SOMEWHERE IN TAMPA BAY — It's the year 2023, and the Tampa Bay Rays are playing at home.
A self-driving car drops you off at the gate. No ticket counters are in sight. As you walk in, a scanner communicates automatically with your phone or watch to confirm your monthly game subscription.
As you head over to your section and plop onto a couch, it feels more like being in a living room than a ballpark. Through an app on your phone, you order drinks, food and a new Rays shirt, which a drone delivers to your seat in minutes. Young professionals are playing a game of Giant Jenga, mingling around high-top tables.
A baseball game is going on, but so is the perfect happy hour and hangout.
This isn't just fantasy baseball inside the executive offices of the Tampa Bay Rays; they're doing some serious brainstorming on how to create a new, high-tech stadium — if and when they get past the basics, like picking a location and getting financing.
The Rays have collected nearly 4,600 ideas from fans and community members so far. The challenge, they say, is capturing and staying ahead of technological advances as the concept comes together.
"It's incredibly difficult to do," said William Walsh, vice president of strategy and development for the Rays.
Some of the toughest decisions faced by the Rays' executive team involve creating a stadium in a technology environment that is changing so rapidly that multimillion-dollar investments, like a parking garage, could become irrelevant in 15 years if self-driving cars become the norm.
"It was only 10 years ago that the first iPhone came out," Walsh pointed out.
In those years, Major League Baseball has changed rules that speed up game play to better capture the attention of younger generations.
Stadiums and entertainment venues long ago began morphing from paper stubs to scanning tickets electronically. Like most stadiums, the Rays and phone companies like Verizon and AT&T have struggled to meet growing Internet demand for fans, who constantly tweet, snap, post and stream videos. While watching the game, they want to check statistics and zoom in on replays. And those fans have made it clear, Walsh said, that if they can't be connected they'll just stay home.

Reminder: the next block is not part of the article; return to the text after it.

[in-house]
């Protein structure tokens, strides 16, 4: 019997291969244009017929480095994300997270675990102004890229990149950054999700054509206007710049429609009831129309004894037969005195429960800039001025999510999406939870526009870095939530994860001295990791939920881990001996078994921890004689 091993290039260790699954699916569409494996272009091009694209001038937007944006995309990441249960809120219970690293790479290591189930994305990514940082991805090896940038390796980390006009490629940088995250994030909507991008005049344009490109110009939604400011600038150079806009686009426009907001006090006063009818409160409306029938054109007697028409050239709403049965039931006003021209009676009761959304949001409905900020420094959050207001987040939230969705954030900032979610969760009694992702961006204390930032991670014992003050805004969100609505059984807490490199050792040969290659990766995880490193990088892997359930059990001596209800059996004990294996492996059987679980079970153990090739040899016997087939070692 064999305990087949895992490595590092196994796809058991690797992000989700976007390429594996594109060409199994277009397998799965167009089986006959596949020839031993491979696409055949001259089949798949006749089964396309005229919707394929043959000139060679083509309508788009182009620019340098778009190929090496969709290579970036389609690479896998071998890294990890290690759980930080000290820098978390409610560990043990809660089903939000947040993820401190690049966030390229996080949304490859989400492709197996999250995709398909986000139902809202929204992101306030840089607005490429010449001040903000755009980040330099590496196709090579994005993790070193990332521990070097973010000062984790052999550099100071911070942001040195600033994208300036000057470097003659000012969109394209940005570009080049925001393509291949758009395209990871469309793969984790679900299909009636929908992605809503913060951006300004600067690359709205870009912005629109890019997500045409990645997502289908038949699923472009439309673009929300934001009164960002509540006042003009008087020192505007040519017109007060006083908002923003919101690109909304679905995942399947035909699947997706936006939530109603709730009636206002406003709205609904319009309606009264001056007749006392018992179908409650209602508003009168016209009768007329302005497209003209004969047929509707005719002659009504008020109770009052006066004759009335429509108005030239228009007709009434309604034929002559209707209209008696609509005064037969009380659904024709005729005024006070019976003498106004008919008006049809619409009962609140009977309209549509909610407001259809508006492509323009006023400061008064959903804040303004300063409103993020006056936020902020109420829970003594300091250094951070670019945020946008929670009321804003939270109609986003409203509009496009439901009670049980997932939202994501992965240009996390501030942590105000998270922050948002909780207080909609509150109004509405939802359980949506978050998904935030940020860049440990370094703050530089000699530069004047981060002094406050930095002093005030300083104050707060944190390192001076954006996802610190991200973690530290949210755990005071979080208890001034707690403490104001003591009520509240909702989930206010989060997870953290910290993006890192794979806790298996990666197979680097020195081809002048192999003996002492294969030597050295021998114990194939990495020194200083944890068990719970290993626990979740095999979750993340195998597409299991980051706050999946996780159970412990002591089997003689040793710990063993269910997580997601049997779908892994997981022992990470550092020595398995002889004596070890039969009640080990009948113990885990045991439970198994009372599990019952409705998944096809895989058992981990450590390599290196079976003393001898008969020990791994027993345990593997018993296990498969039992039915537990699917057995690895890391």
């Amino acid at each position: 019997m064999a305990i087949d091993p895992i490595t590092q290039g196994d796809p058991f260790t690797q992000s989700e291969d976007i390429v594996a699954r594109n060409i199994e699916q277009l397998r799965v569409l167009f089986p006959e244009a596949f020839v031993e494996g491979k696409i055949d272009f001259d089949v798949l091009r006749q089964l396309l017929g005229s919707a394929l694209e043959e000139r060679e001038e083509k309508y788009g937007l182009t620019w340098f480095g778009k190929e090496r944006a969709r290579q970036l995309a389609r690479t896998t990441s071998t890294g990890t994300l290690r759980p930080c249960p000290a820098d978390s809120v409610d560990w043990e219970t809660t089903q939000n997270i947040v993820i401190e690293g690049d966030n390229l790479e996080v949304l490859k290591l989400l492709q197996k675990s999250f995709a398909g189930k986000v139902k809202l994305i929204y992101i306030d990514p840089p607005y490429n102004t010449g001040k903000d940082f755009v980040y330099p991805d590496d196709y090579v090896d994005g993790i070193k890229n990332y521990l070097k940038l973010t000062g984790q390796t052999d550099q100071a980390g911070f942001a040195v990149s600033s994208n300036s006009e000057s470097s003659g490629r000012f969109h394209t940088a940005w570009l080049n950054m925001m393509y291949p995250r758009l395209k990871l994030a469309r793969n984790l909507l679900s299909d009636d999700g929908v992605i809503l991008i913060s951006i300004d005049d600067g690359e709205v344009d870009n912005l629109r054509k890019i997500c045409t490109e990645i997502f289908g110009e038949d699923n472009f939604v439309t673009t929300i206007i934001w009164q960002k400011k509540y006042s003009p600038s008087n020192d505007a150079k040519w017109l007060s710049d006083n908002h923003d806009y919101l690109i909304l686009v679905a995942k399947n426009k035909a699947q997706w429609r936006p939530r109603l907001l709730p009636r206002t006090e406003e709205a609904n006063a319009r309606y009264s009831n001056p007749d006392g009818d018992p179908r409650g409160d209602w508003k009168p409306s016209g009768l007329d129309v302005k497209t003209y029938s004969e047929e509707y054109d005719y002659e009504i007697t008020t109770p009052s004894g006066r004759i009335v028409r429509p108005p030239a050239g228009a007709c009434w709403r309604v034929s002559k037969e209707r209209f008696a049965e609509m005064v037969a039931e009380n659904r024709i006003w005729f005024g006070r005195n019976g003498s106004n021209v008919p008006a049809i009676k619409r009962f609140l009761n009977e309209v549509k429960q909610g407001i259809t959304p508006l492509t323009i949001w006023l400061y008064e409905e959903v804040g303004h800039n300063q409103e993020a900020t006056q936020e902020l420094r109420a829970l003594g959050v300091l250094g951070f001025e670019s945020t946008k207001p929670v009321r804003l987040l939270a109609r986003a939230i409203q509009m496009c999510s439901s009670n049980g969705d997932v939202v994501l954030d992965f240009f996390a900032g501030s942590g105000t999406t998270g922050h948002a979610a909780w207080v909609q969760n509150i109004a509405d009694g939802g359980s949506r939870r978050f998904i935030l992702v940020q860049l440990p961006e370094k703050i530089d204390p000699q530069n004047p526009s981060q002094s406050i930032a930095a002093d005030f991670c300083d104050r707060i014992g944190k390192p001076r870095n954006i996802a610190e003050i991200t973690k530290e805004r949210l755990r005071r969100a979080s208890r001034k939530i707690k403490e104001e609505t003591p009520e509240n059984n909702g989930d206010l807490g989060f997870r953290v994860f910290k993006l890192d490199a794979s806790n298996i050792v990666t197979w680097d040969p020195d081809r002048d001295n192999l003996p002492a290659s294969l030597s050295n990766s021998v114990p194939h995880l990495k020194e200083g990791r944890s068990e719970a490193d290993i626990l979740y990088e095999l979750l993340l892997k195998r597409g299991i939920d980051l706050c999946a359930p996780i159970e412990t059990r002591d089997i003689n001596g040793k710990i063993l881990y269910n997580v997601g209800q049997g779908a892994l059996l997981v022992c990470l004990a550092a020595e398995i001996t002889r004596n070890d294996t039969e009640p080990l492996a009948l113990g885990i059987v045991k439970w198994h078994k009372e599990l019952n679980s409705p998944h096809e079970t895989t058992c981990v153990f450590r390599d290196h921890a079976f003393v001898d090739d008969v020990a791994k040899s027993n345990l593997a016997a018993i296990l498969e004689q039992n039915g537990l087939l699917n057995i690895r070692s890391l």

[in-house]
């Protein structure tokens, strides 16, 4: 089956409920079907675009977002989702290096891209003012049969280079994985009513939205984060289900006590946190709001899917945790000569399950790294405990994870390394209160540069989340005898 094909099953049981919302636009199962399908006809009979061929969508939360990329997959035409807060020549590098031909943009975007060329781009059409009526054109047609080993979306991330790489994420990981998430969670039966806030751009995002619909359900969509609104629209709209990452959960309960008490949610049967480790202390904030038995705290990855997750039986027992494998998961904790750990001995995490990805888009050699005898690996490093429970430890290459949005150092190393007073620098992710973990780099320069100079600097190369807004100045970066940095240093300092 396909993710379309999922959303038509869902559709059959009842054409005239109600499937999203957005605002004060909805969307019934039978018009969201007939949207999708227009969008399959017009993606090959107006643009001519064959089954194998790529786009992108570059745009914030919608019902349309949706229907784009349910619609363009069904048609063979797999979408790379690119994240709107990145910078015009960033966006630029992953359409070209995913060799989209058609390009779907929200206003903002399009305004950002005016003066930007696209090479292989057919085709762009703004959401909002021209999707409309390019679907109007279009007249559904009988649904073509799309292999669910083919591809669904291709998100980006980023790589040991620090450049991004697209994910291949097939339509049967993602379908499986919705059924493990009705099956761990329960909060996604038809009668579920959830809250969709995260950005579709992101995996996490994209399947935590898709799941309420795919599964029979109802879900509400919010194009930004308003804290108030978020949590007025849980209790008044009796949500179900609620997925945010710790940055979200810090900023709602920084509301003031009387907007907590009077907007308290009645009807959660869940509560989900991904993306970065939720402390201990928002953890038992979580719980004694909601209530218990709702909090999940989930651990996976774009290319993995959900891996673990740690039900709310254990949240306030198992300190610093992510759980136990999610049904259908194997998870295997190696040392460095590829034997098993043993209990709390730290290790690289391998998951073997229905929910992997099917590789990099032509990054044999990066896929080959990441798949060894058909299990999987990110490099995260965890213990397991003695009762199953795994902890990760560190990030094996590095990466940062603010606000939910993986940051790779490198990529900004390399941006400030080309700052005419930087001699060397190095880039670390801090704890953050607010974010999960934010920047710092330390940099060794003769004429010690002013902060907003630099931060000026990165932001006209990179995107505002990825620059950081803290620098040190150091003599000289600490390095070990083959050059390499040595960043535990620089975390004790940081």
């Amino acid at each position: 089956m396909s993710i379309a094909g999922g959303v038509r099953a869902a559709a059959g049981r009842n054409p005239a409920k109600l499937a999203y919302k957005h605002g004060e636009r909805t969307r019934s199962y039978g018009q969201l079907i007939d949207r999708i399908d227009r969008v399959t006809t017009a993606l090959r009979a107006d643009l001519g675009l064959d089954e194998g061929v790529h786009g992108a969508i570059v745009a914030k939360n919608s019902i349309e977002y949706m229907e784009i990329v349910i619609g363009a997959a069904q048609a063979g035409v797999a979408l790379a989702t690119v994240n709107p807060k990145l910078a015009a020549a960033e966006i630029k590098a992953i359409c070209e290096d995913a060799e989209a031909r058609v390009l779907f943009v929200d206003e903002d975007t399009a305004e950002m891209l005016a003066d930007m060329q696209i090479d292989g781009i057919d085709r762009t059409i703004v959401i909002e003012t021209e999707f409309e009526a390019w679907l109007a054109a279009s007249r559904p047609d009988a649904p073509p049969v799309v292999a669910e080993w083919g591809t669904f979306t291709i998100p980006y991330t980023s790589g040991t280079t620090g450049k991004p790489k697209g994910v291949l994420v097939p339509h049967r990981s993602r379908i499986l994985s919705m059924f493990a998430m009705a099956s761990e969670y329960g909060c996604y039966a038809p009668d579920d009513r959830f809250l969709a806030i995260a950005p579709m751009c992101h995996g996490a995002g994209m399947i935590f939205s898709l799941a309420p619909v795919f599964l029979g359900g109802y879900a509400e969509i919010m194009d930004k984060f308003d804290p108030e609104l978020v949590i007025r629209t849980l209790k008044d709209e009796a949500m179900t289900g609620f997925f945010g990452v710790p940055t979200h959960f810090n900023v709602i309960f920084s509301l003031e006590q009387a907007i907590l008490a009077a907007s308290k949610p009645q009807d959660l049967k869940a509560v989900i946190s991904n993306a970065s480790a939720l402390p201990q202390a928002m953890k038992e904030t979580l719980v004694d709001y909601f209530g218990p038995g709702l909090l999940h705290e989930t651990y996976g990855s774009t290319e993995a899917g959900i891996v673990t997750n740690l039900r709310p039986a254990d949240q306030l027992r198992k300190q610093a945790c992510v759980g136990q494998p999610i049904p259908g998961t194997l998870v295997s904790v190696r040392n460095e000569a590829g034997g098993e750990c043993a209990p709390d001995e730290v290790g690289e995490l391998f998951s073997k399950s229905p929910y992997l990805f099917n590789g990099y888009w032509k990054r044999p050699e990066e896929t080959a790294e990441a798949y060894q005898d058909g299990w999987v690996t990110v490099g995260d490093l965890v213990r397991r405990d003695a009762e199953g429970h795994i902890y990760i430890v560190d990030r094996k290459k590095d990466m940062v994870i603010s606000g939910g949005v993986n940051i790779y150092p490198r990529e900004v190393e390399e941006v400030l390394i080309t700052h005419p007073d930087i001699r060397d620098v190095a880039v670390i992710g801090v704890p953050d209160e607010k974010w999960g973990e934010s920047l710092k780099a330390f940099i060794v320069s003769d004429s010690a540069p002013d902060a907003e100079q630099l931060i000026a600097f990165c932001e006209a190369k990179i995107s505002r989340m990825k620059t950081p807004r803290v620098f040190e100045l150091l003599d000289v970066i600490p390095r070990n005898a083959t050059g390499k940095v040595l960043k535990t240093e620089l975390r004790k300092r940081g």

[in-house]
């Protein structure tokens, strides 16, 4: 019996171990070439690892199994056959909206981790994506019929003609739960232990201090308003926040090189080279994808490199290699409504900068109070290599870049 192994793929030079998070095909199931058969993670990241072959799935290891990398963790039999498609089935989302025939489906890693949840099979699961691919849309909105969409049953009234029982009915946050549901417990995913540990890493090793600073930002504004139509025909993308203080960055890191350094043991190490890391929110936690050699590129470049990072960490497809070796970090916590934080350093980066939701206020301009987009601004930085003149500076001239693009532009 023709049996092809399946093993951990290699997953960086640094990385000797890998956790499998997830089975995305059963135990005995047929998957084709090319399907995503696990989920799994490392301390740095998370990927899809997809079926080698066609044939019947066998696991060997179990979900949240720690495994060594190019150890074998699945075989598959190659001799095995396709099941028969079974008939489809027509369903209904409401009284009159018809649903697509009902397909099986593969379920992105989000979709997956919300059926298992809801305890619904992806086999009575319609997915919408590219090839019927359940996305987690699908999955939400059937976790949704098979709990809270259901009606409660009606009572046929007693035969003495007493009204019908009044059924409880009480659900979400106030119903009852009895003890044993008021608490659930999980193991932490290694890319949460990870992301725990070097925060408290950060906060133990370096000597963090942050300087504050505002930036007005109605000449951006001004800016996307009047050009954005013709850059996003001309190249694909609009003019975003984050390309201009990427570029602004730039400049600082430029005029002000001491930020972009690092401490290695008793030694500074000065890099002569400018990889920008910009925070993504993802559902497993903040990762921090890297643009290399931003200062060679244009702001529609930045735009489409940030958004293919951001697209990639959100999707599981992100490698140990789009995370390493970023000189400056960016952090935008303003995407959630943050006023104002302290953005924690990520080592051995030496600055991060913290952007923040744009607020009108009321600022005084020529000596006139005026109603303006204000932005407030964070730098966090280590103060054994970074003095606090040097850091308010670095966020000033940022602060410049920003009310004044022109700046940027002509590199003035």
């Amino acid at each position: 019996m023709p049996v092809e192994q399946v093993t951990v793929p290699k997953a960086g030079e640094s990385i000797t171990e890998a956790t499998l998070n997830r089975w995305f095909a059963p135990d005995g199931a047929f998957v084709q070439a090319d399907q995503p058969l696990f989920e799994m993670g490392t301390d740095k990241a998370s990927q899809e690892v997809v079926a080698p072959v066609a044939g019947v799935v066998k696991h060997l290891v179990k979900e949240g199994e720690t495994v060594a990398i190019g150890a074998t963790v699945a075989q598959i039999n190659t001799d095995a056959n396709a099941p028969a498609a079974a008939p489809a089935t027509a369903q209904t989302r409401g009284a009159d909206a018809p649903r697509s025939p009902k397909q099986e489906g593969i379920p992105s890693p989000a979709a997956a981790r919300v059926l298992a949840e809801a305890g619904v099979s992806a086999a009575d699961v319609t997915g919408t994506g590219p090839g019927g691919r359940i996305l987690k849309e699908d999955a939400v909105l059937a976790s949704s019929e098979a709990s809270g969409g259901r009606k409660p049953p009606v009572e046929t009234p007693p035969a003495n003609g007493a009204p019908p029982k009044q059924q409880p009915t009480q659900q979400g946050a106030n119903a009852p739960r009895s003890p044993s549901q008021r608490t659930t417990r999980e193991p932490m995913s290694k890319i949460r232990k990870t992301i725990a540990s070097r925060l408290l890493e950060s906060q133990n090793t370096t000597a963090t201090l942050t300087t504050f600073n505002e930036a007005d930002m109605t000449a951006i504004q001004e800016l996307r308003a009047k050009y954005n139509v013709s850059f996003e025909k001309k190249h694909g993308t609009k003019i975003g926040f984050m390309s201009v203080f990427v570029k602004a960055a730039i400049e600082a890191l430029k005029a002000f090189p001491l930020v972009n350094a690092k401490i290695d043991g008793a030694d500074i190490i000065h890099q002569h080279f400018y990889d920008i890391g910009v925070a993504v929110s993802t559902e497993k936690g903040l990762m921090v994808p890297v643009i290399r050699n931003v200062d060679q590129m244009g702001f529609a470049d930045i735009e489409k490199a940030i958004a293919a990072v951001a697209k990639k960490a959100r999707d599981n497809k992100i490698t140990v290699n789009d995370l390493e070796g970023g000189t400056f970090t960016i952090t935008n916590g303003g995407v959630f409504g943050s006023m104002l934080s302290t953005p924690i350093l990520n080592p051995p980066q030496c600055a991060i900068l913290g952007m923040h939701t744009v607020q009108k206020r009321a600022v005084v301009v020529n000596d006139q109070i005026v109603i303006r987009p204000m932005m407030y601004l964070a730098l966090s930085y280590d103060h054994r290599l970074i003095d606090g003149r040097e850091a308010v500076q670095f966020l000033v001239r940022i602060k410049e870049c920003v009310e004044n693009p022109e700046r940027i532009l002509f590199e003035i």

With the lowest attendance among major league teams, the Rays think they need nothing shy of a total stadium overhaul to puts fans in the seats.
The team's current home, Tropicana Field, was built in downtown St. Petersburg in 1990 and was the last ballpark of its generation, Walsh said. Just a couple of years after the stadium was finished, Camden Yards in Baltimore turned the industry around completely, from multipurpose closed stadiums to urban community centers.
"It was a 180-degree change . . . to largely urban ballparks focused on integrating into the surrounding community," he said. "Not around a big moat of parking."
The last 15 or so years of stadium construction have followed that model. But Walsh said that this time, the Rays "want to have the first of the next generation of ballparks."
After meeting with community groups and collecting fan feedback, Walsh's team is wrapping up their "blue sky" plans and laying out a sense of the future Rays stadium experience as they trudge further into the site selection process.
On a broad scale, Walsh described that next generation as a hangout with areas for families, young people and more traditional fans. People can sit or stand around and spend time together, rather than lined up in row after row like they're crammed into the middle seat on an airplane.
"We want to have the most intimate fan experience in Major League Baseball," he said.
They're looking at all angles, though, and finding inspiration well outside of the sports world. Like how Apple did away with checkout counters at its stores and sets up appointments for customers so that they don't have to wait. And how Disney World installed the FastPass system so families don't need to wait hours in line to ride Space Mountain. Or the way Amazon's individualized advertisements suggest products a consumer would want to buy based on past purchases and search history.
Walsh and his colleagues are even considering whether they should move away from game-day tickets, and launch a monthly subscription service in which fans can drop by as often as they want.
Advancements with drones and virtual reality are still too new to apply to the baseball fan experience yet, but the Rays are keeping a close eye on whether they could be integrated.
"We're on the cusp of a real revolution," Walsh said.
Times senior news researcher Caryn Baird contributed to this story. Contact Alli Knothe at [email protected] Follow @KnotheA.